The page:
Buddhism was introduced to Tibet by the seventh century and was proclaimed the state religion by the end of the eighth century. Although Buddhist influence waned during persecutions between 838 and 942, the religion saw a revival beginning in the late tenth century. It rapidly became dominant, inaugurating what is known as the “later diffusion of the Buddhist faith.” During the first few hundred years of this renewed interest, many monks from Tibet traveled abroad to India (1995.176), the homeland of Buddhism, to study the religion, and Indian scholars were invited to Tibet to lecture and give teachings (1993.479). Although Tibet’s vast geographic area and its many adjacent neighbors—India and Kashmir, Nepal, the northern regions of Burma (Myanmar), China, and Central Asia (Khotan)—are reflected in the rich stylistic diversity of Tibetan Buddhist art, during the late eleventh and early twelfth century, Pala India became the main source of artistic influence. In the thirteenth century and thereafter, Nepalese artists were also commissioned to paint thankas and make sculptures for Tibetan patrons. By the fourteenth century, stylistic influences from Nepal and China became dominant and in the fifteenth century these fused into a truly Tibetan synthesis.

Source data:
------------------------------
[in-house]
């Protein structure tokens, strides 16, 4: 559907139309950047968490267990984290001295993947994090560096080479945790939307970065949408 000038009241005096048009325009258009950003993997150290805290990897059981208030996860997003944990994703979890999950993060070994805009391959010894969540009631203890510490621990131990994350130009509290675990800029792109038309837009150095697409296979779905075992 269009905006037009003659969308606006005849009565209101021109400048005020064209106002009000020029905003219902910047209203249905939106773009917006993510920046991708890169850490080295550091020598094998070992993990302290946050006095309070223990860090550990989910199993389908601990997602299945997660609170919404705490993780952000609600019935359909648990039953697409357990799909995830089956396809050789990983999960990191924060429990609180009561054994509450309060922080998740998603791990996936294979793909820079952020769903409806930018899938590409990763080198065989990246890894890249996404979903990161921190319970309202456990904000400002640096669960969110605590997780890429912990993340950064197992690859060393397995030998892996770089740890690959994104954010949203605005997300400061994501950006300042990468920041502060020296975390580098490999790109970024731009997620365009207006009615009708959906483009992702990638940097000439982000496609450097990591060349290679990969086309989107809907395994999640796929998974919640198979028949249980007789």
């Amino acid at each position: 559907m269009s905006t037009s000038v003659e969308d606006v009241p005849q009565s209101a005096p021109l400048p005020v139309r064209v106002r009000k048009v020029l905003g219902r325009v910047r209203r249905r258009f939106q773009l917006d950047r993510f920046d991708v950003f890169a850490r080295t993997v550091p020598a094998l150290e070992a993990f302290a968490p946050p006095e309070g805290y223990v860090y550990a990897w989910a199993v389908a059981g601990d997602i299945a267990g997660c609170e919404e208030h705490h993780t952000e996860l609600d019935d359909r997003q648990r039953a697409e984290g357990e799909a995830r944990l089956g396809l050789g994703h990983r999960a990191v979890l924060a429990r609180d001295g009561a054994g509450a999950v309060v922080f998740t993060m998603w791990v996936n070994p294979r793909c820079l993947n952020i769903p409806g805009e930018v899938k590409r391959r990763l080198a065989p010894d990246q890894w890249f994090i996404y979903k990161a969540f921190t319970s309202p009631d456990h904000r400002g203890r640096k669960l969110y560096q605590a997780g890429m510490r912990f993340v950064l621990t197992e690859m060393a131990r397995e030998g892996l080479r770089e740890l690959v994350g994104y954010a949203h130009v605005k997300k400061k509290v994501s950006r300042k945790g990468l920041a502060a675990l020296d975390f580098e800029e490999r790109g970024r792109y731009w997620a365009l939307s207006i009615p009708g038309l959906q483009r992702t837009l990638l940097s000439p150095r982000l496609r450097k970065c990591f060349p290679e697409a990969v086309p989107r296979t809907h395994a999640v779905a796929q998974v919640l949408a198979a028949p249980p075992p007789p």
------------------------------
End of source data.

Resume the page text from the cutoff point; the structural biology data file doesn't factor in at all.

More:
Although numerous monks were artists, there were also lay artists who traveled from monastery to monastery and, with a few exceptions, it is difficult to assign a particular style to a monastery or sect. Most artists were anonymous and rarely signed their works, although names have survived in texts, in murals on monastery walls, and on some thankas and bronzes. In addition to Tibetan artists, the names of Indian, Nepalese, Central Asian, and Chinese artists were recorded.
Many sculptures and paintings were made as aids for Buddhist meditation. The physical image became a base to support or encourage the presence of the divinity portrayed in the mind of the worshipper. Images were also commissioned for any number of reasons, including celebrating a birth, commemorating a death, and encouraging wealth, good health, or longevity. Buddhists believe that commissioning an image brings merit for the donor as well as to all conscious beings. Images in temples and in household shrines also remind lay people that they too can achieve enlightenment.
Brown, Kathryn Selig. “Tibetan Buddhist Art.” In Heilbrunn Timeline of Art History. New York: The Metropolitan Museum of Art, 2000–. http://www.metmuseum.org/toah/hd/tibu/hd_tibu.htm (October 2003)
Heller, Amy. Tibetan Art. Milan: Editoriale Jaca Book SpA, 1999.
Reynolds, Valrae, et al. From the Sacred Realm: Treasures of Tibetan Art from the Newark Museum. Munich: Prestel Verlag, 1999.